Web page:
Twins, not in Minnesota but in Seattle

Levi’s clearly been too busy picking apples and hanging out with supermodels to post Bill James excerpts recently (and he’s probably had to return the book to the library by now), but as usual, I’m here to pick up the slack. As he threatened in one of the comments here, my father sent me his Bill James book collection, which consists of the Baseball Abstracts for 1984 through 1988 and The Baseball Book 1990. I’ve been flipping through the 1984 book today, and while the sabermetrics have been making my eyes glaze over, the introductory essays are very amusing. Take the Seattle Mariners, for example…

Whew! Am I glad O’Brien’s gone! Danny O’Brien had been conducting for three years a dastardly campaign to confuse the sportswriters and sports fans of this country, to render them utterly and hopelessly unable to keep straight who his players were. The Mariners had playing for them at the start of 1983 a double-play combination of Cruz and Cruz, Julio Cruz and Todd Cruz. He dispatched both of them in midseason, sending them (suspiciously) to the two teams which were on their way into the playoffs, causing further identification problems for anybody who might have trouble keeping them straight. The two best hitters on the team were two outfielders named Henderson, Dave Henderson and Steve Henderson. In addition to a “Todd” Cruz and a “Julio” Cruz, or “Steve” Henderson and a “Dave” Henderson, he had on his roster in 1983 a “Rod” Allen and a “Jamie” Allen, a “Jamie” Nelson, a “Rickey” Nelson, and a “Gene” Nelson. His roster included an inordinate number of people with names like “Moore,” “Clark,” “Thomas,” “Putnam,” and “Reynolds” and enough people named Bill, Bob, Jim, Dave, and Rickey to staff the reunion shows of “Ozzie and Harriet,” “Leave It to Beaver,” “Father Knows Best,” “My Three Sons,” and “Lost in Space.”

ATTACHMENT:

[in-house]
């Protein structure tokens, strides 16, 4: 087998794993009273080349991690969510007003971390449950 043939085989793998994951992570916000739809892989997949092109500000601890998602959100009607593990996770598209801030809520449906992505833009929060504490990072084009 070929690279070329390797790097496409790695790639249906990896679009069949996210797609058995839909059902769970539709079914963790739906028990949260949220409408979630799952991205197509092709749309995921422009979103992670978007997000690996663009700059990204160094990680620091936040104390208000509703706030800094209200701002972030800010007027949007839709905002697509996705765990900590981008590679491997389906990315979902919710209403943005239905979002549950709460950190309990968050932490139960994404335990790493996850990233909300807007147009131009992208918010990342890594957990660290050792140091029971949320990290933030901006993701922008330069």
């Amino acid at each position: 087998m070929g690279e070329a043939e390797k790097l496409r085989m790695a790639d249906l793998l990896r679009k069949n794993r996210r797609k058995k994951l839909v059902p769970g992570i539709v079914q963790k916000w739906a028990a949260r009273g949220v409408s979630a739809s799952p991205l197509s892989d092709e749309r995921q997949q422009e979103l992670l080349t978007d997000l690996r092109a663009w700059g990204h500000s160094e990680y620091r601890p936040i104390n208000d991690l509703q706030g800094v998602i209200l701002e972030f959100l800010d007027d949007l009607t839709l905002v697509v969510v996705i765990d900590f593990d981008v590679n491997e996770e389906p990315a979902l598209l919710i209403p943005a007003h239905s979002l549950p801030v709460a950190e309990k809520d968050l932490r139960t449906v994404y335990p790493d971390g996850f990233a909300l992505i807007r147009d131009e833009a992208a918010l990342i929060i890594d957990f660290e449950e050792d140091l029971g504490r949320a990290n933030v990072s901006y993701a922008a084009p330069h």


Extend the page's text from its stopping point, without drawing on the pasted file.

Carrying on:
Further, the Baseball Abstract staff of investigative reporters has now uncovered evidence that many of these people were, in fact, not major league baseball players at all, but hired “ringers” or “rhymers,” as they are called, imported specifically to confuse the public. An unnamed source has told us that, as recently as August of 1981, eleven members of the 1983 Seattle Mariners were working in the tobacco industry. Investigator Paula Fastwon in Strawberry Hill, North Carolina, found this advertisement in the help-wanted section of the August 17, 1981 edition of the Strawberry Sunday News:

Growth-oriented company looking for a few young men to come help us fight forest fires in the Pacific Northwest. We have a lot of spare time to kill, so only those with some familiarity with American sports jargon need apply. Prefer applicants to have at least average manual dexterity and foot speed; those forest fires can come at you pretty fast, you know. Contact Dan at P.O. Box 1392, Strawberry Hill. (Emphasis mine)

Don’t think that’s suspicious? Well, consider this: 47% of the people in Strawberry Hill, North Carolina, are named “Henderson”! Apparently, O’Brien hoped, once he had the rest of the league properly confused, to get seven people on his roster named “Dave Henderson,” and then go to the winter meetings and start trading them; promising each opposing general manager that he was getting that Dave Henderson. O’Brien planned to keep the real Dave Henderson, release everybody in his system named “Nelson” or “Allen,” and make his bid for The Sporting News Executive of the Year award. The plan was uncovered by an alert security guard at the Kingdome, Dick Henderson, who contacted Danny Kaye, who passed the word to George Argyros. O’Brien pleaded for a chance to see his plan through, but was fired after uttering the unforgivable words, “What else did you expect me to do, you moron, you can’t make a ballclub out of moussaka.”

Elsewhere in the book, James predicts, “Some terrible things, unimaginably terrible things, are going to be done with computers in the next thirty years. Do not kid yourself that it’s not going to happen; deal frankly with the fact that it is going to happen.” Amazing how eerie this prediction was — it only took 10 years until spam came about and 20 years until this web site was founded.

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